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Brokage, double struck, die adjustment cent?


Hussulo
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I'm extremely tempted to say that it's a really bad case of post-mint damage. The flattened obverse makes it look like someone was hammering other coins into the reverse to create "brockage". Double strike - any secondary, tertiary, etc. strike that's off-centre would result in that part of the coin being flattened and drawn out. The coin is round, and the reverse rim concerned the affected area is also raised rather than flattened, which points against that.

 

If the obverse was weakly struck, it should display a "soft" image. Presently, it displays lines which suggest a previously higher relief which was then hammered out.

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Though I am by far not a good authority on the subject, it does look like post mint damage. What I see as the give-away is on the flattened side. Notice some small indentations. They are probably from metal clippings or other small debris caught between the coin and the (dirty) anvil the coin was struck against.

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I'm extremely tempted to say that it's a really bad case of post-mint damage. The flattened obverse makes it look like someone was hammering other coins into the reverse to create "brockage". Double strike - any secondary, tertiary, etc. strike that's off-centre would result in that part of the coin being flattened and drawn out. The coin is round, and the reverse rim concerned the affected area is also raised rather than flattened, which points against that.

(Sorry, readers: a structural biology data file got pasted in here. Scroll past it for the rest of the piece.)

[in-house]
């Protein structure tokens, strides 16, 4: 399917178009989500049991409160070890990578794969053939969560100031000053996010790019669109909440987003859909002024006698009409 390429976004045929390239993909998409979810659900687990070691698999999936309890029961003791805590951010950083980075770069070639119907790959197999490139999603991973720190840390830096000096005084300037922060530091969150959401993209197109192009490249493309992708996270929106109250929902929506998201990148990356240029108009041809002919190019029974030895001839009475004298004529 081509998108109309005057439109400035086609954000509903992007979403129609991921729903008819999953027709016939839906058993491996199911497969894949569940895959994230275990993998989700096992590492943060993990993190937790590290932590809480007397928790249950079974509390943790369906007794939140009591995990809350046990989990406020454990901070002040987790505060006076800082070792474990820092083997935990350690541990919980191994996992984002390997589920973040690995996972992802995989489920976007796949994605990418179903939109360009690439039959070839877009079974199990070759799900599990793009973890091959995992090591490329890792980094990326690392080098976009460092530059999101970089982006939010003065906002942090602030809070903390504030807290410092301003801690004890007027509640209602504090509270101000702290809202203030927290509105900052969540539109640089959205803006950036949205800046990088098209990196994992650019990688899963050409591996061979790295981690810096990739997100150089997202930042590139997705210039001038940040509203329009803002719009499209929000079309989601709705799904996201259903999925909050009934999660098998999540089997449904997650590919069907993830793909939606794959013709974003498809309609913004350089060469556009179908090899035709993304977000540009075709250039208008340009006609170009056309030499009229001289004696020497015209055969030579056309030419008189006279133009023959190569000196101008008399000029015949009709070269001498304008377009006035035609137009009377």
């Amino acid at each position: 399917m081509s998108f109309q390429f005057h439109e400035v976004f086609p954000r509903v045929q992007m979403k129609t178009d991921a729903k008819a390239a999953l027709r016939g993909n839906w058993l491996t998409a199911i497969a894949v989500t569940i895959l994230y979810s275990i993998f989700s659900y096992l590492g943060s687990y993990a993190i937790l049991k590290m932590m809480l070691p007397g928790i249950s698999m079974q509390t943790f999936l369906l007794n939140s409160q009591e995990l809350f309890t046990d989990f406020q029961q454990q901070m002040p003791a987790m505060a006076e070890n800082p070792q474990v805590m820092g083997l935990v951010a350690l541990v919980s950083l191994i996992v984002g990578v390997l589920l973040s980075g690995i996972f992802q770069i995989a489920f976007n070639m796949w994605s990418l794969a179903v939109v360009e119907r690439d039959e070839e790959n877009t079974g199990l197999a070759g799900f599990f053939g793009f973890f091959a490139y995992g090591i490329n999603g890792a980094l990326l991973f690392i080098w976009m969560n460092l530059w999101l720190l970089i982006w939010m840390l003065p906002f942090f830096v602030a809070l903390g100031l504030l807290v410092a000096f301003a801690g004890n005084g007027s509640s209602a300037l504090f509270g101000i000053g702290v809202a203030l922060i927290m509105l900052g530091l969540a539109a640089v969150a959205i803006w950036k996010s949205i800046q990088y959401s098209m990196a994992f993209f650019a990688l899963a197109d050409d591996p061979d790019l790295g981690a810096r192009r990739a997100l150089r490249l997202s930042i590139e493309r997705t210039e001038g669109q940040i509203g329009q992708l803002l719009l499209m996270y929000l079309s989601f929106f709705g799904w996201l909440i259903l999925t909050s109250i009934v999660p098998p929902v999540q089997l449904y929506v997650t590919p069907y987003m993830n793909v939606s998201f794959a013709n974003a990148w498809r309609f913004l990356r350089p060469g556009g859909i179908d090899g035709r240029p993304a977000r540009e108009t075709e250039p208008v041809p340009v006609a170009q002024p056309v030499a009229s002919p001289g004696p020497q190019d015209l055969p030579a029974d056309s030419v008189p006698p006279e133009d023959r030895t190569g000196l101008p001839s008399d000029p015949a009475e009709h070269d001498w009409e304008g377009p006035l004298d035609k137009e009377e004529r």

If the obverse was weakly struck, it should display a "soft" image. Presently, it displays lines which suggest a previously higher relief which was then hammered out.

 

I agree you could make a brockage by hammering a coin onto the reverse and you could also hammer out higher relief’s but how do you create two reverse images slightly misaligned?

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I agree you could make a brockage by hammering a coin onto the reverse and you could also hammer out higher relief’s but how do you create two reverse images slightly misaligned?

 

Good question. I see especially from the "ONE CENT" and Lincoln Memorial. It looks good, but there is nothing coresponding on the reverse to suggest that there indeed was a double strike.

 

The only suggestion that I could make is that there indeed was a double strike, which is now ruined. A remote possibility is a fake counterbrockage, done the same way as a fake brockage.

 

Regarding the flattened obverse, my explanation to clarify is that the obverse was placed on a flat surface of a harder metal (ie. steel), and a coin with the obverse facing the reverse of your coin was then hammered in, resulting in a false brockage on the reverse, and the flattened obverse.

 

Note: I'm no expert on errors, just enoungh to reconize some of the more commonly encountered ones.

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Good question. I see especially from the "ONE CENT" and Lincoln Memorial. It looks good, but there is nothing coresponding on the reverse to suggest that there indeed was a double strike.

 

The only suggestion that I could make is that there indeed was a double strike, which is now ruined. A remote possibility is a fake counterbrockage, done the same way as a fake brockage.

 

So it could have been a genuine double strike which someone tryed to make more interesting?

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I don't see any sign where a genuine error could be pointed out, so I guess it's what we all have had those bad dreams of:

 

"PMD!!!"

 

Post-mint damage, that is...

 

Are there collectors for these? I've seen some really great forgeries and damaging. Are there people that collect them, even when they now the truth? What happens when the truth is known?

 

 

Regards

 

Jos

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